tv studio with anchorperson “Ifind television very educating. Every time somebody turns on theset, I go into the other room and read a book.” — Groucho Marx(Photo: Shutterstock)

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W.C. Fields famously advised actors pay heed to that oldHollywood adage “never work with children or animals.” Why? Becausechildren and animals steal the scene. How accurate is this adage?Future President of the United States and then-actor Ronald Reagansaw his stage career momentarily revived following his appearancein the box-office hit Bedtime for Bonzo, where he played opposite amonkey. So much for old adages.

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Related: Fiduciary rule worth more dead than alive— Carosa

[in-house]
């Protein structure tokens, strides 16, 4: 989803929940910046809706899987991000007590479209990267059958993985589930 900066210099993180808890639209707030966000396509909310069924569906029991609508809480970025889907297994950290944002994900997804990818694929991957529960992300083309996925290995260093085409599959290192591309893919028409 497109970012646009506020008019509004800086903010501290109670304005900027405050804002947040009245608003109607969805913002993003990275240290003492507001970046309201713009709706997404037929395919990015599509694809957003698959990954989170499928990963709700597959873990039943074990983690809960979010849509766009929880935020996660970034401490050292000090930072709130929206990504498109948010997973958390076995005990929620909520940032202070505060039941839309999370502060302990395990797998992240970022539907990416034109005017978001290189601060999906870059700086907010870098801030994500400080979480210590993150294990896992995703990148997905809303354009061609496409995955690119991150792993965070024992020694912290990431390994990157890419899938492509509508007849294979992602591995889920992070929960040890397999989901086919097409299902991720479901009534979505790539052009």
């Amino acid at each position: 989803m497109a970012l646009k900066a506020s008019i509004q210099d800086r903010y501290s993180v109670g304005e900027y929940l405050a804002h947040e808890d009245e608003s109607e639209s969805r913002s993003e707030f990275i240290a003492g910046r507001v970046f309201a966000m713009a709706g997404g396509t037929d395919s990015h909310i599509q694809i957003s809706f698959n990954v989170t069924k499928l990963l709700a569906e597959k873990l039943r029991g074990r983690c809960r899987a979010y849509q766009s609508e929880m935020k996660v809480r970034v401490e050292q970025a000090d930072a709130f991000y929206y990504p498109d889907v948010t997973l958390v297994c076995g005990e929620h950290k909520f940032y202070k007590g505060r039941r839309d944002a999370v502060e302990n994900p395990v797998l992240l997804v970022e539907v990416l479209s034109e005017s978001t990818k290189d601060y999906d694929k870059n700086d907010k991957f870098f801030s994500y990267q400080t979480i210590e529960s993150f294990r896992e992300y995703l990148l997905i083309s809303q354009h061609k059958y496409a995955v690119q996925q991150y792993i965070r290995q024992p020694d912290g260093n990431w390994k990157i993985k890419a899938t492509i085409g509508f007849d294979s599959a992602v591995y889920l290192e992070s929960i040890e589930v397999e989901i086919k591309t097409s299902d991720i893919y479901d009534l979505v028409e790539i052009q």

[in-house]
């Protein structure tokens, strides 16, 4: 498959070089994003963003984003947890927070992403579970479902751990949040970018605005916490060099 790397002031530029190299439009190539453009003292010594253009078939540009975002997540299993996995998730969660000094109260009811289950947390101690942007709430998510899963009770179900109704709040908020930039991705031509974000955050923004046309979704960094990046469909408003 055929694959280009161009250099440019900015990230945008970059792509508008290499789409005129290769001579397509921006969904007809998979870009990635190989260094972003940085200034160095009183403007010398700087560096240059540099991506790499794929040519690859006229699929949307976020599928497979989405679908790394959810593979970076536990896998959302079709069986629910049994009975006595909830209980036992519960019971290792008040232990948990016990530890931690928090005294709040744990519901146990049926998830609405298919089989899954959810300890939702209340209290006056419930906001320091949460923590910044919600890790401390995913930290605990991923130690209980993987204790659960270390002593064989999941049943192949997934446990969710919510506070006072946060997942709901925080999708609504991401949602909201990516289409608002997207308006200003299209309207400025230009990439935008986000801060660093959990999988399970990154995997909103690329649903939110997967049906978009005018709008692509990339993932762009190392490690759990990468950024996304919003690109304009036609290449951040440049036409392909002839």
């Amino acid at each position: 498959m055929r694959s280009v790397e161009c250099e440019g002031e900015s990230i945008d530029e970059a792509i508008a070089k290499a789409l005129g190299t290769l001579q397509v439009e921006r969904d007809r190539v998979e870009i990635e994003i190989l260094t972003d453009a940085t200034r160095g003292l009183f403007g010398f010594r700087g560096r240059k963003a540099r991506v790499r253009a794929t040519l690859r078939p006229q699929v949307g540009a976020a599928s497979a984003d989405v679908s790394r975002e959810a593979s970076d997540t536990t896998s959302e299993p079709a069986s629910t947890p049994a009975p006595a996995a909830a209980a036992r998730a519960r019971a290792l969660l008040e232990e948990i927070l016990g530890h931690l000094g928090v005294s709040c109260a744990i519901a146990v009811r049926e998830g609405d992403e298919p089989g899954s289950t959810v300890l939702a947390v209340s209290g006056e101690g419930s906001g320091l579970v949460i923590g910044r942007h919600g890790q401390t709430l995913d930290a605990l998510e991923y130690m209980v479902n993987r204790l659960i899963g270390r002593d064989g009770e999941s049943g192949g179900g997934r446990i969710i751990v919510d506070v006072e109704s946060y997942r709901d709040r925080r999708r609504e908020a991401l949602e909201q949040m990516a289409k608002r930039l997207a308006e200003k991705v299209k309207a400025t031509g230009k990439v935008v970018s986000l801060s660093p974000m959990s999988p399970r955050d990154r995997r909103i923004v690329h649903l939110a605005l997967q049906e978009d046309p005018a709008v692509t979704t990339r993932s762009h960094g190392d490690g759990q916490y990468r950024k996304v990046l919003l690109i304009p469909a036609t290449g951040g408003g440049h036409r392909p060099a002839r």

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Our course, the popularity of Bedtime for Bonzo didn't stop thepopular media from questioning Reagan's credibility during hisPresidential campaign. A lot of good that did. Reagan won easily.So much for the relevancy of the press.

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Which got me to thinking about something Harold Evensky told merecently (see “Exclusive Interview: Harold Evensky says DOLFiduciary Opened 'Good' Pandora's Box,” FiduciaryNews.com,September 18, 2018). Harold knows a thing for two about the greatfiduciary debate. He said, “The future of thefiduciary is not with regulators or politicians but with the publicmedia and the client.”

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Hmm. “Public media”? Now, I can understand the client (see last week's BenefitsPro column), but themedia?